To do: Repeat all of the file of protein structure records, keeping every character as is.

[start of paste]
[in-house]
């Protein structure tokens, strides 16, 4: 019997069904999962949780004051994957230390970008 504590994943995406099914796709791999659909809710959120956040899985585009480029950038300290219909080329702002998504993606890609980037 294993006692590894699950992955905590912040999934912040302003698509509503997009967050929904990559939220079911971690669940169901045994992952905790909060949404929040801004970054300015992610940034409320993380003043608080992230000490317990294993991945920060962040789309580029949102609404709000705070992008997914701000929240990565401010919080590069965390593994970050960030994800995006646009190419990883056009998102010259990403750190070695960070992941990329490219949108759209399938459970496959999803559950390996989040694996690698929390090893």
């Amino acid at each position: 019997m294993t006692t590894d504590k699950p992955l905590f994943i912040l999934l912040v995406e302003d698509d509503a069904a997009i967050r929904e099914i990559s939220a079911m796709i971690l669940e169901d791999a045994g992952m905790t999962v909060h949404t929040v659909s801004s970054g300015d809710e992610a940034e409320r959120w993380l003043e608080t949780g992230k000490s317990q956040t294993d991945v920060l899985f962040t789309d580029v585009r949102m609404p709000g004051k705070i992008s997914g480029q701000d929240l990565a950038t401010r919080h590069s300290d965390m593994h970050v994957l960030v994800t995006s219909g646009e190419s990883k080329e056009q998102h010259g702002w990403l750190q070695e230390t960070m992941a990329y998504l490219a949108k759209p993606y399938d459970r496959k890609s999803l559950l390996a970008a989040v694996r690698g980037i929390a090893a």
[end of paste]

[in-house]
């Protein structure tokens, strides 16, 4: 019997069904999962949780004051994957230390970008 504590994943995406099914796709791999659909809710959120956040899985585009480029950038300290219909080329702002998504993606890609980037 294993006692590894699950992955905590912040999934912040302003698509509503997009967050929904990559939220079911971690669940169901045994992952905790909060949404929040801004970054300015992610940034409320993380003043608080992230000490317990294993991945920060962040789309580029949102609404709000705070992008997914701000929240990565401010919080590069965390593994970050960030994800995006646009190419990883056009998102010259990403750190070695960070992941990329490219949108759209399938459970496959999803559950390996989040694996690698929390090893």
């Amino acid at each position: 019997m294993t006692t590894d504590k699950p992955l905590f994943i912040l999934l912040v995406e302003d698509d509503a069904a997009i967050r929904e099914i990559s939220a079911m796709i971690l669940e169901d791999a045994g992952m905790t999962v909060h949404t929040v659909s801004s970054g300015d809710e992610a940034e409320r959120w993380l003043e608080t949780g992230k000490s317990q956040t294993d991945v920060l899985f962040t789309d580029v585009r949102m609404p709000g004051k705070i992008s997914g480029q701000d929240l990565a950038t401010r919080h590069s300290d965390m593994h970050v994957l960030v994800t995006s219909g646009e190419s990883k080329e056009q998102h010259g702002w990403l750190q070695e230390t960070m992941a990329y998504l490219a949108k759209p993606y399938d459970r496959k890609s999803l559950l390996a970008a989040v694996r690698g980037i929390a090893a």